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Current time:0:00Total duration:4:14

Metric system: units of volume

CCSS.Math:

Video transcript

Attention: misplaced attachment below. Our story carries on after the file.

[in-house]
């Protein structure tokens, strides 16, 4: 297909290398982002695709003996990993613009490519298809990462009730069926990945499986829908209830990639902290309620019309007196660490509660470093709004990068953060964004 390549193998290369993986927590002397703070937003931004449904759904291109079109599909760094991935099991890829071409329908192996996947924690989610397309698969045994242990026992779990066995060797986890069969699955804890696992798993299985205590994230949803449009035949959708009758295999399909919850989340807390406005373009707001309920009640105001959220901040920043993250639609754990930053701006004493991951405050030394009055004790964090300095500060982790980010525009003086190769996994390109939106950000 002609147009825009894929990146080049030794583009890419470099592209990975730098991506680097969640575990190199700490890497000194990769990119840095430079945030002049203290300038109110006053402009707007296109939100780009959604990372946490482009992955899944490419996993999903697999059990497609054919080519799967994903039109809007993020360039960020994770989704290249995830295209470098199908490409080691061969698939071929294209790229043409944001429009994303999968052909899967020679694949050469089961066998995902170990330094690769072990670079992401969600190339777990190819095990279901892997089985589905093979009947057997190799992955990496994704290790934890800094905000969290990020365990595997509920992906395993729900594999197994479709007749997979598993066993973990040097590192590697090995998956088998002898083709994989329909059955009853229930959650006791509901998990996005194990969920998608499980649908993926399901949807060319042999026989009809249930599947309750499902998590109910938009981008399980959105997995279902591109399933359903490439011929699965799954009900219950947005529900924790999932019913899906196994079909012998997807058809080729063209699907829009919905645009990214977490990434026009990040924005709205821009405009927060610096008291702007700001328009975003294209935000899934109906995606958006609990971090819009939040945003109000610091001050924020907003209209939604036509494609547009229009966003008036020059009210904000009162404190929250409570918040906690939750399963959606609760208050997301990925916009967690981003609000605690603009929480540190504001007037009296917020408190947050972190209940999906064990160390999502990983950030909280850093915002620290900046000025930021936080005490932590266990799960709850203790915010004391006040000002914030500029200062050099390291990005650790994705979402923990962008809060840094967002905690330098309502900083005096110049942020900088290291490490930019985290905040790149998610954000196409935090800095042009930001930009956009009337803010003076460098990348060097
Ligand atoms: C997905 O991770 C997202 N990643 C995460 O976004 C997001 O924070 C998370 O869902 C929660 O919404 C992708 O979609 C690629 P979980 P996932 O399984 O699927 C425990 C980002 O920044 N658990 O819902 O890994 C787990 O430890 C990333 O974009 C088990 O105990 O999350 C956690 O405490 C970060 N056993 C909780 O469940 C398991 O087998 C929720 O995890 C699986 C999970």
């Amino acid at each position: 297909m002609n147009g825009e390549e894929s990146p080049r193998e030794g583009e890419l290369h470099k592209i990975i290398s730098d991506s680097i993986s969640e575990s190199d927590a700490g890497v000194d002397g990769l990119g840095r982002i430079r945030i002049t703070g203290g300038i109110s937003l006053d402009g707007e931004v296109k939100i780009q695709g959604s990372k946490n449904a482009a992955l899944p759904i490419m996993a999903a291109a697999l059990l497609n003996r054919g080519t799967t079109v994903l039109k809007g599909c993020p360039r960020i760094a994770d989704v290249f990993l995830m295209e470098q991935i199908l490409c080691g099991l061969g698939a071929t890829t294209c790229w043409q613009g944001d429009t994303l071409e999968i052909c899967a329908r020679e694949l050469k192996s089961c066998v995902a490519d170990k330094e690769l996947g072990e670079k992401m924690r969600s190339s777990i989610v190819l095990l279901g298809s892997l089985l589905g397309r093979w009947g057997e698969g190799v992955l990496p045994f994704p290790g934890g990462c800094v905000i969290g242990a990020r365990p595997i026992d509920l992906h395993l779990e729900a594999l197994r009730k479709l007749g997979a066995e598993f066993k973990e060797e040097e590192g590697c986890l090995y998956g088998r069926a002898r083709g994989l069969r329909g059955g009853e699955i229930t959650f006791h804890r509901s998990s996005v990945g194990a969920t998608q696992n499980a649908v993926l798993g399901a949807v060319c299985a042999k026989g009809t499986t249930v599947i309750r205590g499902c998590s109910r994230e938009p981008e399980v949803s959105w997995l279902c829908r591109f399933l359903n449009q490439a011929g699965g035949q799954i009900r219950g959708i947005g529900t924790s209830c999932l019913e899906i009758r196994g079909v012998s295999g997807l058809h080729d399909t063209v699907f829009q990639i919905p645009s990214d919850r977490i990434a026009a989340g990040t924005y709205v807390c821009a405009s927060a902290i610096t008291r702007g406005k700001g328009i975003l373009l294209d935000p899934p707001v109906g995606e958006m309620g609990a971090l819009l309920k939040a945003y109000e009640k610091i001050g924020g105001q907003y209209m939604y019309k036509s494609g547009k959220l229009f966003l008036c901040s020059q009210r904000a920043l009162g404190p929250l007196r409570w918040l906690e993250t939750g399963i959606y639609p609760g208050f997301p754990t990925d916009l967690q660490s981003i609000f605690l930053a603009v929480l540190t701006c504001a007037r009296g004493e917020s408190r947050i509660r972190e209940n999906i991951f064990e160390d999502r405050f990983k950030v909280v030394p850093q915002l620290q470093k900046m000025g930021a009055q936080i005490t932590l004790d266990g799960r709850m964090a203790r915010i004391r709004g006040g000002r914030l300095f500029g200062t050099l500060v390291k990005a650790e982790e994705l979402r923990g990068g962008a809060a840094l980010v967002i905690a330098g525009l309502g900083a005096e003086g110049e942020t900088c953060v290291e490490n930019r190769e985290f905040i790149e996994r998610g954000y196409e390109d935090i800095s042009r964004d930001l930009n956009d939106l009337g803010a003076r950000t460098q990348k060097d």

let's think a little bit about the metric the metric system units for volume or essentially how much space something is taking up in three dimensions so the base unit in the metric system for volume is the leader is the leader and there's a couple of ways that you can visualize a leader one way you could think about a leader is if you took a cube if you took a cube that is 10 centimeters 10 centimeters deep 10 centimeters wide and 10 centimeters tall then this amount of space that you're taking up this volume this volume is one liter so this right over here is one liter another way to connect it to our everyday lives is you've probably gone and bought or your parents have bought a two-liter bottle of something oftentimes it's soda so this right or those two liter bottles are as I just mentioned these are 2 litres so let me my best attempt to draw what those bottles look like they look something like they look something like this at least in the US you oftentimes so2 and other things will be sold in these in these two liter in these two liter bottles so if you take half of this you are looking at a liter more so this so liter would be about half of this so if it's half full a liter would be about that much and hopefully that is consistent or that makes sense relative to this 10 centimeter by 10 centimeter by 10 centimeter 10 centimeter cube now if you want to measure things that are a lot smaller than a liter the typical unit used and obviously in the metric system you can always use the prefixes deci centi but the one that's most typically used is the milliliter milli the mili liter and we've already seen the prefix milli it means one thousandth so this means one thousandth one thousandth of a one thousandth of a liter or another way of thinking about it is one liter is equal to one thousand 1,000 milliliters mili mili liters and if you wanted to visualize what a milliliter looks like imagine taking a cube instead of making it 10 centimeters on each dimension make it only one centimeter in each dimension so one centimeter wide one centimeter one centimeter deep one centimeter wide and one centimeter high and then you're looking at a milliliter and if you want to think about the type of things that are measured in milliliters you might think things about dosage of medicine so for example a typical a teaspoon that you might see in your cabinet is going to be a little bit over four milliliters almost five milliliters so that might be good for medicine dosage or maybe small ingredients in some type of a recipe if you want to go larger than a liter and once again you could use all the metric prefixes you could use dekaliter you could use hectolitre but the one that's most typically used is kiloliter kill a liter kill Oh a liter and as the prefix kilo implies this is equivalent to 1,000 1,000 liters and if you want to visualize this you can this actually isn't as large as you might assume it to be if you just take a cube and this side and instead of taking each dimension being 10 centimeters if you were take a cube where each dimension is exactly 1 meter each dimension is exactly one meter so one meter deep one meter wide and one meter tall this volume is equivalent to one kiloliter one kilo liter so you can imagine something like a kiloliter would be very useful for measuring say the volume of water inside of a of a swimming pool